Trailer orders in February were just one more entry into a ledger that shows a strong economy and a strong trucking market.
According to research and consulting company FTR, preliminary orders for trailers in February were 32,000 units. That's the fifth consecutive month above 30,000 units, FTR said, and it also would mark a record for February if the final data supports the preliminary estimates.
Don Ake, FTR's vice president of commercial vehicles, said trailer statistics have some advantages over truck sales numbers in interpreting the strength of the market.
"More people in the industry follow the truck data, because trucks are more expensive, there are more components and it's more interesting," he said. "But from an economic point of view, trailers are an interesting thing to watch, because it's not as biased or impacted by outside factors."
For example, changes in rules such as emissions data can impact truck sales--boosting them prior to the rule kicking in, and then depressing them immediately after--but such factors don't impact trailers, Ake said. "Trailers are usually more economically driven, and they are better indicators of how the economy is going."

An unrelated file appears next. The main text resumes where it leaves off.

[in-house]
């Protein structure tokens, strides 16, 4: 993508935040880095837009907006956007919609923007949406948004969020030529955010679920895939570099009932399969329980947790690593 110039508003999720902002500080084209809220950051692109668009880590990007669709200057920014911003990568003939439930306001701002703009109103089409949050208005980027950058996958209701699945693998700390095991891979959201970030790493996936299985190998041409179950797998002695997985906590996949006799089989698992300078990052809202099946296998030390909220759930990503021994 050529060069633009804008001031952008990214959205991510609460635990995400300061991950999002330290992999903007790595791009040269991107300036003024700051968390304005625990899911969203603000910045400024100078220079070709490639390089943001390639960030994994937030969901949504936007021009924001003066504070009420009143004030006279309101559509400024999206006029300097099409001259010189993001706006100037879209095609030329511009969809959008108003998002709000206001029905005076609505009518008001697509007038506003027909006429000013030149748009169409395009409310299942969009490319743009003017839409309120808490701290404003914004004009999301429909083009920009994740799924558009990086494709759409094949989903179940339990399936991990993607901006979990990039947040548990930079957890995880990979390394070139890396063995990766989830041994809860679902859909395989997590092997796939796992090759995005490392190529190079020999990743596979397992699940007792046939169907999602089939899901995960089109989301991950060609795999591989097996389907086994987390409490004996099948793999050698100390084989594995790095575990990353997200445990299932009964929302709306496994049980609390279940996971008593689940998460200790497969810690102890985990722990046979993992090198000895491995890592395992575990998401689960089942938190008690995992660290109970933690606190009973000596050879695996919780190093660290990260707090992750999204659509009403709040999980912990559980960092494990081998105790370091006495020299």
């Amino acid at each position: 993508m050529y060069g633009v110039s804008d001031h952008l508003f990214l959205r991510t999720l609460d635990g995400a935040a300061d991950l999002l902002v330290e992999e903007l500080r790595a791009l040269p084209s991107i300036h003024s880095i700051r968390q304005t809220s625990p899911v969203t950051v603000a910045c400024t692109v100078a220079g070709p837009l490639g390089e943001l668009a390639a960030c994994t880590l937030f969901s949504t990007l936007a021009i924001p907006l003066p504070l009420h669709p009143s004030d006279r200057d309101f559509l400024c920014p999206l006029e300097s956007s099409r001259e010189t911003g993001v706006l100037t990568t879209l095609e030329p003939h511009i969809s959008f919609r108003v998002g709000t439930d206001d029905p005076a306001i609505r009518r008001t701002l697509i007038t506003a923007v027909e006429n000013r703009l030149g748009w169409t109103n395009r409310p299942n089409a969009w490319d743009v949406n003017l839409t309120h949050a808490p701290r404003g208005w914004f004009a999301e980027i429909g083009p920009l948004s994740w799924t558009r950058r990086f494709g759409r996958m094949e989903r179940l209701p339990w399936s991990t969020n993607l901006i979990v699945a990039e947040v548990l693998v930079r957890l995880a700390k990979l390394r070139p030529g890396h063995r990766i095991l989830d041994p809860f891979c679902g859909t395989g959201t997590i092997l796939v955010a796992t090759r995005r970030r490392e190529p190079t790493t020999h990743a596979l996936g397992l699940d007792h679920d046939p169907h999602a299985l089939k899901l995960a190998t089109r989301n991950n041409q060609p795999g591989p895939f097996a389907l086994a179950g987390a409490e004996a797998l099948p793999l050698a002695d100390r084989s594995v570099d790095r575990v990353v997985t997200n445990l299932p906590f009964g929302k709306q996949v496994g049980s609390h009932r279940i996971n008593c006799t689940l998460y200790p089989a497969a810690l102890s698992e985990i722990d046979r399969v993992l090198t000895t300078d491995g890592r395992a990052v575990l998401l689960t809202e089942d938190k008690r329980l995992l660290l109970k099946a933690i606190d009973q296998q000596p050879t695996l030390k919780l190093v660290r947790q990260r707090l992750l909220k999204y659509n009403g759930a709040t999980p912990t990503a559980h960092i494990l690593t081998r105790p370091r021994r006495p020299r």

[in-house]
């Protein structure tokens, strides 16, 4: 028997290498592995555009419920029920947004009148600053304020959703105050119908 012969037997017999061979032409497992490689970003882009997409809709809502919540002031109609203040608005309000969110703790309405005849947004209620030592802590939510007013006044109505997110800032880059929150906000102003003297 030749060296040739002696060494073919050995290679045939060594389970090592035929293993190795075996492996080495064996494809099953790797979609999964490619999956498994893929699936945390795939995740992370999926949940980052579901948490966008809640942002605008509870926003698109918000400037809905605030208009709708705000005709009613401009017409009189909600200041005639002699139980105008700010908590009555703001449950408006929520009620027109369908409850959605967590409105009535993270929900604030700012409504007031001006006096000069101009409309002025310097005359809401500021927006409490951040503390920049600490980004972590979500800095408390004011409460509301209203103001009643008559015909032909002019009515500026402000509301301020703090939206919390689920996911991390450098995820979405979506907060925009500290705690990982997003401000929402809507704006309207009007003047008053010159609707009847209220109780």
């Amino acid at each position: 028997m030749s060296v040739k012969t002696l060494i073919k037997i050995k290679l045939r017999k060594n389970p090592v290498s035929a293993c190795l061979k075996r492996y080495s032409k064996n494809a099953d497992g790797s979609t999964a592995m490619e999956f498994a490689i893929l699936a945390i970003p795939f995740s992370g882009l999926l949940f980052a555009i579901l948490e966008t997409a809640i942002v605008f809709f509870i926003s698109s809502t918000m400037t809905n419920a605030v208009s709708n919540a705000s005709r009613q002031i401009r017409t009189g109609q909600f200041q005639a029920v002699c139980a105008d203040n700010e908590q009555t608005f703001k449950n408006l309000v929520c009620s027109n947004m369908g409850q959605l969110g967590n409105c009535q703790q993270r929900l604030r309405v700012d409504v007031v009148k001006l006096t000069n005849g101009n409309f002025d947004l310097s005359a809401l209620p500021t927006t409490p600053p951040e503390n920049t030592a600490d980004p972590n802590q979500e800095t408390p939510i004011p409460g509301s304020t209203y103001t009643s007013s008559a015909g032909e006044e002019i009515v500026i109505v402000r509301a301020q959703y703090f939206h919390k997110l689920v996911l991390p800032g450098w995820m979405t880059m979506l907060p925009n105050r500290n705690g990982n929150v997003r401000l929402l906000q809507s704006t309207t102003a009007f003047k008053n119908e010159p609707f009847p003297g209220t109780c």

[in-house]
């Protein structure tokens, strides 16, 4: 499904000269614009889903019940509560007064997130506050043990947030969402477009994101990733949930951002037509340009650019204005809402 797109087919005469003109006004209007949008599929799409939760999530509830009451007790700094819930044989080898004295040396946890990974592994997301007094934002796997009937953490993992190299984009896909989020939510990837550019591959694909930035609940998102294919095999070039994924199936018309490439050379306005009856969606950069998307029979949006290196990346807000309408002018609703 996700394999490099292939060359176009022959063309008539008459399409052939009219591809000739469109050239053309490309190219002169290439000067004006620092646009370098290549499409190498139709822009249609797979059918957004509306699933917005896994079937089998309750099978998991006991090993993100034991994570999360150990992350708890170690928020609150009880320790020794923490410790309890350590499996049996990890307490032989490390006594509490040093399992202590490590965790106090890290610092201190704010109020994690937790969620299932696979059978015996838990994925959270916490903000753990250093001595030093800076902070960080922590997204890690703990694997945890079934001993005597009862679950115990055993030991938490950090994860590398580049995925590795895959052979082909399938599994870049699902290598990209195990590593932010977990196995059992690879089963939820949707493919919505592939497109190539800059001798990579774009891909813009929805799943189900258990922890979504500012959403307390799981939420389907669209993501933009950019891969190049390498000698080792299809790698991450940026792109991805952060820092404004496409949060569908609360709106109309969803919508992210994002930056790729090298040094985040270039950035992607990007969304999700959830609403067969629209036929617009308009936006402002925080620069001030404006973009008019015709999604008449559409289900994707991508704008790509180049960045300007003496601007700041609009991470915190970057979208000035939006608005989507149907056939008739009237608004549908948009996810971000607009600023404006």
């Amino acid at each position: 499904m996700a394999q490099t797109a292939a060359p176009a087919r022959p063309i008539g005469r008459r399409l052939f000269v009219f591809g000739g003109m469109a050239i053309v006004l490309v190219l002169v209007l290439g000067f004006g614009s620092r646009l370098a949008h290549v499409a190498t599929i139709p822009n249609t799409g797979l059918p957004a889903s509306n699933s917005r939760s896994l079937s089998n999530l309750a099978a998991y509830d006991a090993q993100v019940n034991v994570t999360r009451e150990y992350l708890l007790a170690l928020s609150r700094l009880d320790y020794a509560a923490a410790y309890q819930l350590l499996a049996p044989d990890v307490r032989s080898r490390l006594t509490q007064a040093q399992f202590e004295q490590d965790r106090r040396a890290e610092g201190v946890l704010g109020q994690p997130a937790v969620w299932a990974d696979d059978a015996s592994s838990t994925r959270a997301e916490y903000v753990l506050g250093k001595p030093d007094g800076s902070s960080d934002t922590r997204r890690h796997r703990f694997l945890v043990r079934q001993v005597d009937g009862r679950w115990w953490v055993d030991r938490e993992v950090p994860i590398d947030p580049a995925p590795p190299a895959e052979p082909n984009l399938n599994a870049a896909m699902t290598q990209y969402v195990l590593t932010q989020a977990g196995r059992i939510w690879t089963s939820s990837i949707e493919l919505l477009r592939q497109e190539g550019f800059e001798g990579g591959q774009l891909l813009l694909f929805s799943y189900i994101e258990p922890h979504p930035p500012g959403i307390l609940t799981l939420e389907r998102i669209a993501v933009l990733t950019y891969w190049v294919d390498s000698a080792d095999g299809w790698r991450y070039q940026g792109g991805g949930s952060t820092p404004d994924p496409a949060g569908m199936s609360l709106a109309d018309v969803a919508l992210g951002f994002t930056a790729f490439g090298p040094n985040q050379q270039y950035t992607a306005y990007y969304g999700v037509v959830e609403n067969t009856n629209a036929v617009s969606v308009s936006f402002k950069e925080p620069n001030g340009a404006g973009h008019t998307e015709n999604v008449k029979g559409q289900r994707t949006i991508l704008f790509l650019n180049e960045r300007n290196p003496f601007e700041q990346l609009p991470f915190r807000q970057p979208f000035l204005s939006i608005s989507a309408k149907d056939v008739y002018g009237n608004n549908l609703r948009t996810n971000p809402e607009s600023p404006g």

FTR said the 32,000 units were 24% more than in February of the prior year. They were down 20% from January, but Ake said the January numbers were "tremendously higher." What's more significant is the record performance in February relative to other Februarys.
"Fleets are scrambling to add capacity and are ordering large numbers of trucks and trailers," Ake said in a prepared statement. "Most of these orders are for the second half of the year. This is good news for the economy and the industry in that carriers expect the solid freight demand to last throughout 2018."
The FTR report also said that the industry backlog--orders that OEMs have placed but where the product has not been built--are also looking strong. Ake said it should reach 170,000 units soon, hitting that level for the first time since early 2016.